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The European Commission believes it's the responsibility of Spanish authorities and not the European institutions to determine if its new high representative for foreign policy, Josep Borrell, violated EU rules in a tweet he published which allegedly included confidential information about the European Arrest Warrant issued for former Catalan minister Clara Ponsatí.

In a written response to a question from MEP Diana Riba (ERC), the executive notes that the controversial message was published "in his role as Spanish foreign minister" and not his current role as one of the Commission's vice-presidents.

At the time, a Commission spokesperson said "there are very clear rules in place regarding access to and use of the Schengen information system" and that they hope all member states "respect the letter and spirit of these rules, notably any confidentiality requirements".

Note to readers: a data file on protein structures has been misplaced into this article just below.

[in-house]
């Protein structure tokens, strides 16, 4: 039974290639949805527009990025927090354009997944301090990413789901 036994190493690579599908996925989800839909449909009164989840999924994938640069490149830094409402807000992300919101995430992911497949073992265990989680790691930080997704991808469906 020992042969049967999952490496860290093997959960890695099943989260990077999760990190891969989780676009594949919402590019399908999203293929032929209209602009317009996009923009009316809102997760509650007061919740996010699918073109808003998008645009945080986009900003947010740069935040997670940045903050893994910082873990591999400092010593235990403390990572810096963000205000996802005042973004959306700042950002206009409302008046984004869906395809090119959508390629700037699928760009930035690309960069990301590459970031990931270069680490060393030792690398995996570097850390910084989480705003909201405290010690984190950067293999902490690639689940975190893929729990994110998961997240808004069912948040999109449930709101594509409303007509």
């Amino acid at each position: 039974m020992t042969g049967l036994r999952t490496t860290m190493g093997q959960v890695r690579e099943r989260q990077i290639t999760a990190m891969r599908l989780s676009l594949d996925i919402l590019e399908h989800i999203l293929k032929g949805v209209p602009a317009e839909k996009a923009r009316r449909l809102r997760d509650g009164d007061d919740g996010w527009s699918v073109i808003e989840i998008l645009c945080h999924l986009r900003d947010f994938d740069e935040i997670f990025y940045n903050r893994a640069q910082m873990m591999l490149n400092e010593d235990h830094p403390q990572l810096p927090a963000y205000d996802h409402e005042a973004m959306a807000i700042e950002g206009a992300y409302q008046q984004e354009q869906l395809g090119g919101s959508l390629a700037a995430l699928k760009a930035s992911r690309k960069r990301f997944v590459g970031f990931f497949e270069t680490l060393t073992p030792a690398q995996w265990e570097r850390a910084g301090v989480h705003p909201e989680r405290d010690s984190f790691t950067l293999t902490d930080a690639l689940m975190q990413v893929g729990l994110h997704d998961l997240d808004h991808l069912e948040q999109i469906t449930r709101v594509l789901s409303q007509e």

The reply was sent by the Commission's Secretariat-General in the name of former president Jean-Claude Juncker and current president Ursula von der Leyen, who took over this weekend.

In her original letter to the pair, the MEP has suggested Borrell's tweet violated European rules, as neither ministers nor other political authorities are meant to have access to or use restricted data from the SIS police cooperation system.

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